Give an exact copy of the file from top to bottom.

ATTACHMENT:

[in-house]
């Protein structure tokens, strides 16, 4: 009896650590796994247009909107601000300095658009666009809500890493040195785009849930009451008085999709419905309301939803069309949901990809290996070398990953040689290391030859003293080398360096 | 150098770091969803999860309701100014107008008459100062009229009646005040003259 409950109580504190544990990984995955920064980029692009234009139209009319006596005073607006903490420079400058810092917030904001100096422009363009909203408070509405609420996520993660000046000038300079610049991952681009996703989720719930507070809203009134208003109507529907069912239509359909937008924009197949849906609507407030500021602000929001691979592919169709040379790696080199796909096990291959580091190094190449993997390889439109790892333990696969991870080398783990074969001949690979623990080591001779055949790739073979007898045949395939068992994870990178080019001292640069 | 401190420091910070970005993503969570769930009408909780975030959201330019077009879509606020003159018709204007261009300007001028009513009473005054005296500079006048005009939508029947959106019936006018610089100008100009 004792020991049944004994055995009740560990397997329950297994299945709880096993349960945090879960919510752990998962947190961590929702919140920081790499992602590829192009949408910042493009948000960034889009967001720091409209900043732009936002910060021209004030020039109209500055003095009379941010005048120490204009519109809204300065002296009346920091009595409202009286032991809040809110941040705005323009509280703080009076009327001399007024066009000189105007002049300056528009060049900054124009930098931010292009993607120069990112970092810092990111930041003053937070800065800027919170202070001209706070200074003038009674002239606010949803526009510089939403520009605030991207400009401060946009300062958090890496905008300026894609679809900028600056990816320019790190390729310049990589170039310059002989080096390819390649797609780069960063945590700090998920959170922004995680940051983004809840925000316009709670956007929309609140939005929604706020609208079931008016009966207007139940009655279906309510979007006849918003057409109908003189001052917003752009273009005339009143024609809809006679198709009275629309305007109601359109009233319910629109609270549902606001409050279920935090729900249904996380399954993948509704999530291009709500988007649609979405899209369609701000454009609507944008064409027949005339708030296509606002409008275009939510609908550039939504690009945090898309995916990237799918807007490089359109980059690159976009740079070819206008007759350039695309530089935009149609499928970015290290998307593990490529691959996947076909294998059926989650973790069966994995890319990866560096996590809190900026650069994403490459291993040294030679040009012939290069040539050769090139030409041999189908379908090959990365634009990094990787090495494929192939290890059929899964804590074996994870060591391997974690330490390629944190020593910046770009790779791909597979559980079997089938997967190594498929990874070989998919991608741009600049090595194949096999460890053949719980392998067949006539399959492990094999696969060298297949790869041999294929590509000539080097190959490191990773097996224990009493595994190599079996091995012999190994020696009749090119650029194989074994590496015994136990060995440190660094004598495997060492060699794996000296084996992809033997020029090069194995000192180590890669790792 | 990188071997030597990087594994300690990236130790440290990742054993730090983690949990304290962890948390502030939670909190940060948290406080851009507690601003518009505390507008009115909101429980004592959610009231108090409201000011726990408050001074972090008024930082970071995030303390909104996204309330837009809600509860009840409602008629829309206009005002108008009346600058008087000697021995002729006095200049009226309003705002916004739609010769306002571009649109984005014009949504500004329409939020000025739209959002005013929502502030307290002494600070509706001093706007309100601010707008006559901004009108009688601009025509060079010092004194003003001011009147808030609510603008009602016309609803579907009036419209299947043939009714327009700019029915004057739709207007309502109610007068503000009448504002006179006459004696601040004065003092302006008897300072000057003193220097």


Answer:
[in-house]
């Protein structure tokens, strides 16, 4: 009896650590796994247009909107601000300095658009666009809500890493040195785009849930009451008085999709419905309301939803069309949901990809290996070398990953040689290391030859003293080398360096 | 150098770091969803999860309701100014107008008459100062009229009646005040003259 409950109580504190544990990984995955920064980029692009234009139209009319006596005073607006903490420079400058810092917030904001100096422009363009909203408070509405609420996520993660000046000038300079610049991952681009996703989720719930507070809203009134208003109507529907069912239509359909937008924009197949849906609507407030500021602000929001691979592919169709040379790696080199796909096990291959580091190094190449993997390889439109790892333990696969991870080398783990074969001949690979623990080591001779055949790739073979007898045949395939068992994870990178080019001292640069 | 401190420091910070970005993503969570769930009408909780975030959201330019077009879509606020003159018709204007261009300007001028009513009473005054005296500079006048005009939508029947959106019936006018610089100008100009 004792020991049944004994055995009740560990397997329950297994299945709880096993349960945090879960919510752990998962947190961590929702919140920081790499992602590829192009949408910042493009948000960034889009967001720091409209900043732009936002910060021209004030020039109209500055003095009379941010005048120490204009519109809204300065002296009346920091009595409202009286032991809040809110941040705005323009509280703080009076009327001399007024066009000189105007002049300056528009060049900054124009930098931010292009993607120069990112970092810092990111930041003053937070800065800027919170202070001209706070200074003038009674002239606010949803526009510089939403520009605030991207400009401060946009300062958090890496905008300026894609679809900028600056990816320019790190390729310049990589170039310059002989080096390819390649797609780069960063945590700090998920959170922004995680940051983004809840925000316009709670956007929309609140939005929604706020609208079931008016009966207007139940009655279906309510979007006849918003057409109908003189001052917003752009273009005339009143024609809809006679198709009275629309305007109601359109009233319910629109609270549902606001409050279920935090729900249904996380399954993948509704999530291009709500988007649609979405899209369609701000454009609507944008064409027949005339708030296509606002409008275009939510609908550039939504690009945090898309995916990237799918807007490089359109980059690159976009740079070819206008007759350039695309530089935009149609499928970015290290998307593990490529691959996947076909294998059926989650973790069966994995890319990866560096996590809190900026650069994403490459291993040294030679040009012939290069040539050769090139030409041999189908379908090959990365634009990094990787090495494929192939290890059929899964804590074996994870060591391997974690330490390629944190020593910046770009790779791909597979559980079997089938997967190594498929990874070989998919991608741009600049090595194949096999460890053949719980392998067949006539399959492990094999696969060298297949790869041999294929590509000539080097190959490191990773097996224990009493595994190599079996091995012999190994020696009749090119650029194989074994590496015994136990060995440190660094004598495997060492060699794996000296084996992809033997020029090069194995000192180590890669790792 | 990188071997030597990087594994300690990236130790440290990742054993730090983690949990304290962890948390502030939670909190940060948290406080851009507690601003518009505390507008009115909101429980004592959610009231108090409201000011726990408050001074972090008024930082970071995030303390909104996204309330837009809600509860009840409602008629829309206009005002108008009346600058008087000697021995002729006095200049009226309003705002916004739609010769306002571009649109984005014009949504500004329409939020000025739209959002005013929502502030307290002494600070509706001093706007309100601010707008006559901004009108009688601009025509060079010092004194003003001011009147808030609510603008009602016309609803579907009036419209299947043939009714327009700019029915004057739709207007309502109610007068503000009448504002006179006459004696601040004065003092302006008897300072000057003193220097």